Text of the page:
Massachusetts Mutual Life Insurance Co., New York Life Insurance Co. and others have been playing off the disappointing performance of many competing investments during the financial crisis to boost whole-life policies, which combine insurance with investments.
Thanks to conservative investments in bonds, whole life—and its cousin, universal life—delivered positive returns during the financial crisis. But before you sign up for a policy, beware: You will pay hefty premiums and, in most cases, a steep up-front commission that eats up your first-year premium, leaving little of it for investment.
Whole life and universal life often are best for people with plenty of money to invest beyond their 401(k)s, but only if held until death.
Both are "permanent" insurance: The policies are designed to provide a death benefit, however long you live. "Term" insurance, by contrast, protects you for a given period but builds no value. For young people, premiums for term life are much lower than for permanent insurance.
Term life is the "default recommendation" for most consumers, particularly those on tight budgets, says James Hunt, an actuary with the Consumer Federation of America.
Under a whole-life or universal-life policy, the insurer deposits your premium, less insurance costs and other expenses, into a "cash value" account. Your money is invested mostly in corporate bonds, and insurers typically promise minimum interest payments of 3% to 4%.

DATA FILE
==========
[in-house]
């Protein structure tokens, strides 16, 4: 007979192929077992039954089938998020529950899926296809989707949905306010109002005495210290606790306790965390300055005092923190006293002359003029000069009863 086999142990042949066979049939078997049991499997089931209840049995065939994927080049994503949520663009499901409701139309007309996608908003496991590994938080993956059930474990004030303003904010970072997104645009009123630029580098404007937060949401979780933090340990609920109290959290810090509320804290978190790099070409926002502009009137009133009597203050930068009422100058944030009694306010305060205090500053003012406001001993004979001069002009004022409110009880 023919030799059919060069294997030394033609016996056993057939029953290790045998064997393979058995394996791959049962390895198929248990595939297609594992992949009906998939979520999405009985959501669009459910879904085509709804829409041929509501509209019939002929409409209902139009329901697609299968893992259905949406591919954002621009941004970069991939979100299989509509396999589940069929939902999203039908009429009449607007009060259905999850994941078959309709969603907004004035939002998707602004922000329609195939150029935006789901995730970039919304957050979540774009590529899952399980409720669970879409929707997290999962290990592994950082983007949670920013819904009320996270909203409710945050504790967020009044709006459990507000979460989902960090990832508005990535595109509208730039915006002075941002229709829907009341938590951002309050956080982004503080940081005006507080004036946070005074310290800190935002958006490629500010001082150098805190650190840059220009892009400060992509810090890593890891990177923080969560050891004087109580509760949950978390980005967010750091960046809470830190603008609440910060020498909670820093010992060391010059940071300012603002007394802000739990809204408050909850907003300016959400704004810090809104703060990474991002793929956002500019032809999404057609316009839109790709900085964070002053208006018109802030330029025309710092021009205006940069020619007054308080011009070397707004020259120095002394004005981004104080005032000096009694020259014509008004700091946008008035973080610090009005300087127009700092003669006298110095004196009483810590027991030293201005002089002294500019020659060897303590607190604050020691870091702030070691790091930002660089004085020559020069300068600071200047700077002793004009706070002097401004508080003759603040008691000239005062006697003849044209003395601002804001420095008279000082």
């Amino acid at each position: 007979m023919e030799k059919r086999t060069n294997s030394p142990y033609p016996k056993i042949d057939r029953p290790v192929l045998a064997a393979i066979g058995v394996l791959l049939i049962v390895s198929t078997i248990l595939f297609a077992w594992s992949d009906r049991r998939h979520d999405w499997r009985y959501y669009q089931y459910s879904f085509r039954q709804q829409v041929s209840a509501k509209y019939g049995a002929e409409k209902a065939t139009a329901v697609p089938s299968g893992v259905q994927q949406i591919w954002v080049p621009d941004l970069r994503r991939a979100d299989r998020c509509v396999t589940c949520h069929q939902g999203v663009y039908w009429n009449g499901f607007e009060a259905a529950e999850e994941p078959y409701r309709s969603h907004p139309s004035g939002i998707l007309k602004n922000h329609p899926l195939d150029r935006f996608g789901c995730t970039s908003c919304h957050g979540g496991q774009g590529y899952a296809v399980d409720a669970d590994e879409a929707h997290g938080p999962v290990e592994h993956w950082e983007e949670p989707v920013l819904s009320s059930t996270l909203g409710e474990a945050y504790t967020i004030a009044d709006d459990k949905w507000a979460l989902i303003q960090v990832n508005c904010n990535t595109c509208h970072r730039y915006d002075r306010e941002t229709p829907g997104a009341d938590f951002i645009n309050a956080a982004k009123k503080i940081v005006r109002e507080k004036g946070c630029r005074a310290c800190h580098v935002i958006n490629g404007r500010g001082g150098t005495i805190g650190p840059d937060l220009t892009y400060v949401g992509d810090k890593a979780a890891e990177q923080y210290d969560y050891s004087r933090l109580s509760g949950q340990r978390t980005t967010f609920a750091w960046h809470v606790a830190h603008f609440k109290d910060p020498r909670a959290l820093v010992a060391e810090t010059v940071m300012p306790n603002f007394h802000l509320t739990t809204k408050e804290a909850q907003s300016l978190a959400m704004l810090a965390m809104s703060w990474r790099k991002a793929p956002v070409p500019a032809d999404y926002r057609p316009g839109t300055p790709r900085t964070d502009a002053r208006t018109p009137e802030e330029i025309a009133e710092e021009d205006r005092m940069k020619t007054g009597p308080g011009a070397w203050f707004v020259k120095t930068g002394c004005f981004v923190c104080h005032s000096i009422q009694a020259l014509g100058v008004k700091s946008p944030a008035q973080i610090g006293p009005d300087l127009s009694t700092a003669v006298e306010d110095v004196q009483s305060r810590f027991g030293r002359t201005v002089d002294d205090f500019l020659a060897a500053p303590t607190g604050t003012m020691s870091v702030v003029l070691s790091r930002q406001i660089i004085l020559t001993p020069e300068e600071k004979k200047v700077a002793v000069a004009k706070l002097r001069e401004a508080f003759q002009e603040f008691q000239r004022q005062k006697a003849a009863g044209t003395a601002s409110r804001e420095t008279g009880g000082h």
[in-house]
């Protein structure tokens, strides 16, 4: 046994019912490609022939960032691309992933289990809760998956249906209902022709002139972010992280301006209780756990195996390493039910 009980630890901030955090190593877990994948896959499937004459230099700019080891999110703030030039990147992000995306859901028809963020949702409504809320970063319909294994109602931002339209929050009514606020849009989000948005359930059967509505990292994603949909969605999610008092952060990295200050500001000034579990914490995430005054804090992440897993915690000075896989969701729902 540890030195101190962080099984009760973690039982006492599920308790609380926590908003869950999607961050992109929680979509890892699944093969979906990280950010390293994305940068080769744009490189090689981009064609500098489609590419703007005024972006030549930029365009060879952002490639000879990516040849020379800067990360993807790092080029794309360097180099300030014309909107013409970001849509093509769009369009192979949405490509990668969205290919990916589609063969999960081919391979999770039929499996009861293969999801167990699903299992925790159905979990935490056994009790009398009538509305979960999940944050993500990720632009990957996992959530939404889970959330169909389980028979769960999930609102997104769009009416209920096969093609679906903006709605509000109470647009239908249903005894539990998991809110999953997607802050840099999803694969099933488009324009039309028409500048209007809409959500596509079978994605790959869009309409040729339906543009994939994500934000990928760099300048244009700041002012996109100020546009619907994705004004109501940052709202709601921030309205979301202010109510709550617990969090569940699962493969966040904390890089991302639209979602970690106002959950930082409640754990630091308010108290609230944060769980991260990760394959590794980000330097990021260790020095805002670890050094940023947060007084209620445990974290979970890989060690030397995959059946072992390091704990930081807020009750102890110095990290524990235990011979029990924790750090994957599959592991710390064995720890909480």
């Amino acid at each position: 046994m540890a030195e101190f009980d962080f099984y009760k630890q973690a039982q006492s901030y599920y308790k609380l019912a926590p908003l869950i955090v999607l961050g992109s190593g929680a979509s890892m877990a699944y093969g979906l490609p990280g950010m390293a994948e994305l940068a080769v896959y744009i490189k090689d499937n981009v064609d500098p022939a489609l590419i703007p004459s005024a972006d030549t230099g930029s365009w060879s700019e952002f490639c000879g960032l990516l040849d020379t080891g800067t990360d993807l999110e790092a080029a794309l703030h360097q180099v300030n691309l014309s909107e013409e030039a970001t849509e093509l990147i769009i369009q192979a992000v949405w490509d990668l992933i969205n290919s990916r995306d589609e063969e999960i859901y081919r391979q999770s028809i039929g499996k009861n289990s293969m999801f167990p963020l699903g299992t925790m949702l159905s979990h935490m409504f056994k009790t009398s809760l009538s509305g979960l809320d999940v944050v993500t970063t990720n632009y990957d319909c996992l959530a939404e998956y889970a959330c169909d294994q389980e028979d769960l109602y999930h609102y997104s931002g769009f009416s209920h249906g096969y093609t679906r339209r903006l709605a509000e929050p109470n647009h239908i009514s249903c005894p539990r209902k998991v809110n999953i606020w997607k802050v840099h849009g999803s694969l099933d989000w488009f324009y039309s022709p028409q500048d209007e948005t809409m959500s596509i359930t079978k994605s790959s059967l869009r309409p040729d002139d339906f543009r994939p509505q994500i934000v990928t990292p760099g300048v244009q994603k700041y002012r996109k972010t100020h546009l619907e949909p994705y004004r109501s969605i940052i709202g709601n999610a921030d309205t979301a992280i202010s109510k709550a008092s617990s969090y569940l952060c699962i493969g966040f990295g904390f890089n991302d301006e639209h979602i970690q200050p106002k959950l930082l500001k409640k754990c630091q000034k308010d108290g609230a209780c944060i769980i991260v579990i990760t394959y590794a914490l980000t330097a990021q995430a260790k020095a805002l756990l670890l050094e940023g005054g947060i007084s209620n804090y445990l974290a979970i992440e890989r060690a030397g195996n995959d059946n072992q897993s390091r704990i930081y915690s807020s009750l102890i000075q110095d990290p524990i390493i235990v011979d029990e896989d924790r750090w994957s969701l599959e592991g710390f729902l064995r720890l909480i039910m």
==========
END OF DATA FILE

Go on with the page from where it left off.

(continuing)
Investment gains are tax-deferred, and you are able to withdraw tax-free much or all of what you put into the policy. The policies are a good way for many people who have maxed out contributions to 401(k)s and other tax-advantaged plans to save for a variety of purposes before they die, says Peter Katt, a fee-only life-insurance adviser in Mattawan, Mich.
Term life gained popularity as the proliferation of mutual funds in the 1980s and 1990s expanded savings options, and "buy term and invest the difference" became a mantra.
Of course, anyone who invested the difference in stocks may still be smarting over losses from the recent market meltdown. And some wealthy taxpayers who invested directly in bonds would have had trouble matching the investment returns of a good whole-life policy after taxes.
Those in a high tax bracket "would have a hard time making term life and a bond fund work better than a good whole-life policy," Mr. Hunt says—provided they don't surrender the policy and incur income taxes.
Over 20 years, Mr. Hunt says, the annual investment return on whole-life policies from the best insurers approaches a tax-deferred 4.5% (tax-free if held until death), after adjusting for the value of the insurance and assuming dividend schedules don't continue to decrease.
It makes a difference where you buy your policy. Look for a company known for both low annual costs and solid investment performance. Mutual insurers, like Massachusetts Mutual, New York Life and Northwestern Mutual Life Insurance Co., owned by their policy holders, often fit the bill.
Another prospect is TIAA-CREF. The firm sells its policies through salaried staff, rather than commission-paid agents. Your policy can build up cash value faster since the insurer isn't using your initial premium to pay a big commission.
The all-important point is that whole life's performance edge plays out over decades, so don't purchase it if you aren't confident you can stick with it.
Consider a 40-year-old male buyer of a typical $1 million policy, paying an annual premium of $17,750, according to figures worked up by David Barkhausen, who runs fee-only Life Insurance Advisors Inc. in Lake Bluff, Ill. Thanks to the agent commission, just $1,251 of the premium makes it way into the cash-value account the first year.
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